PERB Finds Retaliation But No Denial Of Right To Union Representation

CATEGORY: Client Update for Public Agencies, Fire Watch, Law Enforcement Briefing Room, Public Education Matters
CLIENT TYPE: Public Education, Public Employers, Public Safety
DATE: Mar 04, 2024

Sean Kane worked as a pharmacist for the State of California (California Correctional Health Care Services) (CCHCS) at California State Prison Corcoran (Corcoran).  Kane was also an AFSCME, Local 2620 job steward.  Kane reported to Michael Conner, the Pharmacist-In-Charge at Corcoran.  Conner reported to CCHCS Chief Executive Officer Celia Bell.

Between January 2020 and November 2020, Conner repeatedly advised staff to wear a face mask and stay six feet away from other staff in accordance with COVID-19 restrictions.

Kane filed a grievance alleging that Conner had violated the parties collective bargaining agreement by discontinuing pharmacists’ standby assignments, thereby eliminating their ability to earn extra pay, and instead using voluntary callback procedures.  Bell denied the grievance.

On November 4, 2020, Kane sent identical information requests in separate e-mails to Conner, Labor Relations Advocate Elane Jalil, and Personnel Specialist Helen Ybarra.  In each e-mail, Kane identified himself as an AFSCME steward and asked if any Corcoran pharmacists had received standby pay since September 14.

After exchanging several emails on November 3 about Kane’s efforts to purchase a needed medication, Conner asked Kane to meet with him in his office on November 4.  Kane arrived and remained standing in Conner’s doorway.  As Conner attempted to discuss how to acquire the needed medication, Kane interrupted and demanded responses to the e-mails Kane had sent in his capacity as an AFSCME steward regarding standby assignments.  This back and forth continued, before Kane demanded union representation.  Conner told Kane that their meeting was not disciplinary, and that no representative was necessary.  Kane continued to talk over Conner and request representation, at which point Conner told Kane that his actions may constitute insubordination.

Kane, still in the doorway, called for another employee to join as a witness.  Conner then stood up, walked to the doorway, and told the other employee to remain at her workstation.  Kane turned back toward Conner, leaned forward and curled his fingers.  Conner, noticing that Kane’s face mask was too low to cover his mouth and nose, asked Kane to step back and pull up his mask.  Kane pulled up his mask but did not immediately step back.  Conner then said that Kane should return to his workstation.  Kane complied.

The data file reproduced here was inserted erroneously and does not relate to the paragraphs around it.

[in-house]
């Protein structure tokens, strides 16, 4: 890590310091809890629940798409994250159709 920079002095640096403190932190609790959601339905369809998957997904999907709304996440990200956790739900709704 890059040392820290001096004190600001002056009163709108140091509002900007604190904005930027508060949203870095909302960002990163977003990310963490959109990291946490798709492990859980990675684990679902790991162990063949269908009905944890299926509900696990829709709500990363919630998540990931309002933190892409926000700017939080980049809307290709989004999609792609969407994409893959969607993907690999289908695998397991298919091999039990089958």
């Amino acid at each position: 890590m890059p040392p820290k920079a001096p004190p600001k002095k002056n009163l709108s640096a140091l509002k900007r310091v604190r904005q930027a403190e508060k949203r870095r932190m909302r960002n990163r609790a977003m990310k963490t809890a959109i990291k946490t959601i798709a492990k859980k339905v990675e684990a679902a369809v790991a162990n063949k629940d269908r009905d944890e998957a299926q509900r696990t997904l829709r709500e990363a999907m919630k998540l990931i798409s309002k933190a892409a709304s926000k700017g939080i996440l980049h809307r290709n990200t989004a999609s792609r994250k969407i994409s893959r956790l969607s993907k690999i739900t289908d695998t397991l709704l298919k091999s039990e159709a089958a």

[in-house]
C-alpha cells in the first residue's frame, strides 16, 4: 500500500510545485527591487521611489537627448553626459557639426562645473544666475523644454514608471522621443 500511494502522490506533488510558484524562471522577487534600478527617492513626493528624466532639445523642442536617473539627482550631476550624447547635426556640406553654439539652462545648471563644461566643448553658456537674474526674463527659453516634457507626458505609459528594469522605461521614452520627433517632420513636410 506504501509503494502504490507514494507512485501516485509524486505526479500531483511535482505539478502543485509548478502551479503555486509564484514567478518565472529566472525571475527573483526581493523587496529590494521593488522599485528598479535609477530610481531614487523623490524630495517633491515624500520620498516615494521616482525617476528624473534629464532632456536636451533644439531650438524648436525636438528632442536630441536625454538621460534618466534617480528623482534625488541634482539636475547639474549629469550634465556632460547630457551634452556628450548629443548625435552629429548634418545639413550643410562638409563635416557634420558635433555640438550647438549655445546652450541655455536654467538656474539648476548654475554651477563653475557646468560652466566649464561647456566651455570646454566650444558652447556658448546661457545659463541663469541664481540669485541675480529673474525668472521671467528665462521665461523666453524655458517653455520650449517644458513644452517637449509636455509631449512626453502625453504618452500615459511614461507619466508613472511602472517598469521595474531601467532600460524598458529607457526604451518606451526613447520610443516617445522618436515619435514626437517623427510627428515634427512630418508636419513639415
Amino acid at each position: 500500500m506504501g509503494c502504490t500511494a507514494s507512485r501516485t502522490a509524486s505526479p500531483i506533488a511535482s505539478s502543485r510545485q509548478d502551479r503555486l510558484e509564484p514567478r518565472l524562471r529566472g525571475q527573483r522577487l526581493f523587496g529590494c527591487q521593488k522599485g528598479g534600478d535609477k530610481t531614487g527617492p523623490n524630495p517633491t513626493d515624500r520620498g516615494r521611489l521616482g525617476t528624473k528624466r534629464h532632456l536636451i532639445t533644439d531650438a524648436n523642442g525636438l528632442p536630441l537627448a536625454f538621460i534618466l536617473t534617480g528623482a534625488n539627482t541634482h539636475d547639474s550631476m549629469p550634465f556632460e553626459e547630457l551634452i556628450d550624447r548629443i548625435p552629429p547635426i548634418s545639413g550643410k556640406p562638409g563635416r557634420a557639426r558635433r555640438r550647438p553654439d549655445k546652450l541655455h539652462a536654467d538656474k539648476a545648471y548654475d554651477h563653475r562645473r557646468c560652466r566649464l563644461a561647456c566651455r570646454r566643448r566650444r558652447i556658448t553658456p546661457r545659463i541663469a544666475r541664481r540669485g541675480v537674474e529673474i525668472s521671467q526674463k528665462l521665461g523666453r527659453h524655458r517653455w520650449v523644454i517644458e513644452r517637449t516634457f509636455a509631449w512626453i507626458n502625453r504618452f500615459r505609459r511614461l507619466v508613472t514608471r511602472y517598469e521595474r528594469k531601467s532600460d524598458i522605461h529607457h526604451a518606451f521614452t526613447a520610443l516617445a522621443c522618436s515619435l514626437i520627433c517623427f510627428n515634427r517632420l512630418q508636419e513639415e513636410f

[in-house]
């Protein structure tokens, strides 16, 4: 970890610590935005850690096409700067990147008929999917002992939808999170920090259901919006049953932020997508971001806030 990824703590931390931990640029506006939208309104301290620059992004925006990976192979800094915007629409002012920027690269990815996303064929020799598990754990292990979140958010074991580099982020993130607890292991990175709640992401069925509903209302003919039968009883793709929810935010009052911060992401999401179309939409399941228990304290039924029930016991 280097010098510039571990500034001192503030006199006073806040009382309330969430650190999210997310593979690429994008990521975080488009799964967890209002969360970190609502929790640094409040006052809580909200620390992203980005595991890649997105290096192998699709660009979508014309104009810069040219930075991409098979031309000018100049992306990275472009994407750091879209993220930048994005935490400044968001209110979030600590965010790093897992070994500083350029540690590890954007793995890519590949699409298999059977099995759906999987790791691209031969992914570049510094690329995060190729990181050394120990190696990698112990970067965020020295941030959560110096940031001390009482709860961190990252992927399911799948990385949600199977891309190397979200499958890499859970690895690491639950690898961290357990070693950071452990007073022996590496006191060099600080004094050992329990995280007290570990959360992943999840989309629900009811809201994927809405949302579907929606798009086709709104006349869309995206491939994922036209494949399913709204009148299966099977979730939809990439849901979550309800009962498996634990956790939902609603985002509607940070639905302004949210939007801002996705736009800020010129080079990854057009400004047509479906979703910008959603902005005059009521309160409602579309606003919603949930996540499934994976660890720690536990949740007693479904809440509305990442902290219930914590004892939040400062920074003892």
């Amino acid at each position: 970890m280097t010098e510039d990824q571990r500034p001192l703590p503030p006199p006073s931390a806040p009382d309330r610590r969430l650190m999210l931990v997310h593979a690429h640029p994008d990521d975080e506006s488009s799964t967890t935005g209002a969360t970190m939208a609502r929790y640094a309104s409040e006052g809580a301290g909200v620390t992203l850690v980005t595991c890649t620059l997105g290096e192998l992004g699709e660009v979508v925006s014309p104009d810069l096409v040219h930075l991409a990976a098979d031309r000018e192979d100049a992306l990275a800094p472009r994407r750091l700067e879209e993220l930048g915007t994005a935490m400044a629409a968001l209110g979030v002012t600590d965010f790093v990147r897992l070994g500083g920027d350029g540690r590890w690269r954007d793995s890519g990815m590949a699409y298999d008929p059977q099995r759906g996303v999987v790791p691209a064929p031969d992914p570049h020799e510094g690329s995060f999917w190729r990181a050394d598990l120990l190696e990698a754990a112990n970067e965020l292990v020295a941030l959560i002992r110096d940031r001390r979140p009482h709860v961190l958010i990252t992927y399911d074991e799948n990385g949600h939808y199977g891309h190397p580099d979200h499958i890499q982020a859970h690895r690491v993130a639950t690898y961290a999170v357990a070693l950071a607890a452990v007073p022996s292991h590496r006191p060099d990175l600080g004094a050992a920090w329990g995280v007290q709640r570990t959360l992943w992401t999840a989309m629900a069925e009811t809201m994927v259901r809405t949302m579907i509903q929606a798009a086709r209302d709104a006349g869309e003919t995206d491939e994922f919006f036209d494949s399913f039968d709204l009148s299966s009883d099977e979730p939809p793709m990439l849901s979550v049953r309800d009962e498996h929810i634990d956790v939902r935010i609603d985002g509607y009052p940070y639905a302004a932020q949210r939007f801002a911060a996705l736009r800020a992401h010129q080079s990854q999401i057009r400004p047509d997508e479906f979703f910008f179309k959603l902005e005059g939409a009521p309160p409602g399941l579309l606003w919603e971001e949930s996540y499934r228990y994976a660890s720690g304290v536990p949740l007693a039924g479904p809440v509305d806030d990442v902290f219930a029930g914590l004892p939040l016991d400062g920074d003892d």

On November 5, Corcoran administrators convened a workplace violence committee meeting and decided that Kane would be temporarily reassigned.  When Kane was being escorted to his new work location, Kane passed Conner’s office.  Kane kicked the 100-pound steel office door, slamming the door shut and startling Conner.

Following an investigation, CCHCS issued Kane a Notice of Adverse Action (NOAA), dismissing him for allegedly violent conduct on November 4 and 5.  Kane appealed to the State Personnel Board (SPB).  The SPB ruled that Kane’s conduct, while inappropriate, was not violent as CCHCS alleged, and lowered the discipline to a one-month suspension.

AFSCME filed an unfair practice charge against CCHCS, alleging that CCHCS unlawfully denied Kane’s request for union representation during the November 4 discussion at Conner’s office, and that CCHCS had terminated Kane in retaliation for his protected conduct.  PERB’s Office of the General Counsel (OGC) issued a complaint.  Following a hearing before an administrative law judge (ALJ), both parties filed exceptions.

PERB found that AFSCME failed to establish that Conner unlawfully denied AFSCME or Kane representational rights.  PERB noted that Conner began the meeting with a discussion of routine work matters.  If Conner and Kane had discussed the specifics of the pending information requests relevant to the grievance, that would have triggered representational rights.  But nothing required Conner to discuss the information requests during a brief, work-related meeting Conner had called, and Conner declined to do so when Kane mentioned them.  PERB also found that it was a closer question whether representational rights had been triggered when Conner told Kane that his actions may constitute insubordination—a comment that came after the employee first demanded union representation.  Nevertheless, after Kane called the other employee to join the meeting, Conner told the employee to stay at her workstation, asked Kane to comply with COVID-19 protocols, and ended the meeting without any investigative questions or further mention of insubordination.  None of these events triggered representational rights.

On Kane’s retaliation claim, PERB found Kane’s protected activity was at least a substantial or motivating cause of the decision to discipline.  In support of that finding, PERB noted that Kane’s protected requests for information occurred within days before his discipline, and that management exaggerated the facts of the Kane’s misconduct.

PERB found insufficient record evidence to determine what level of discipline CCHCS would have imposed absent Kane’s protected activities.  PERB was particularly interested in evidence regarding the disciplinary penalties for other employees, who had no previous adverse actions – like Kane.

PERB remanded the matter for mediation and, absent a settlement, for further proceedings to determine what level of discipline CCHCS would have imposed absent the employee’s protected activities.

State of California (California Correctional Health Care Services) (2024) PERB Dec. No. 2888-S.

Note:  This case also discusses the collateral estoppel effect of the State Personnel Board’s decision on the UPC. 

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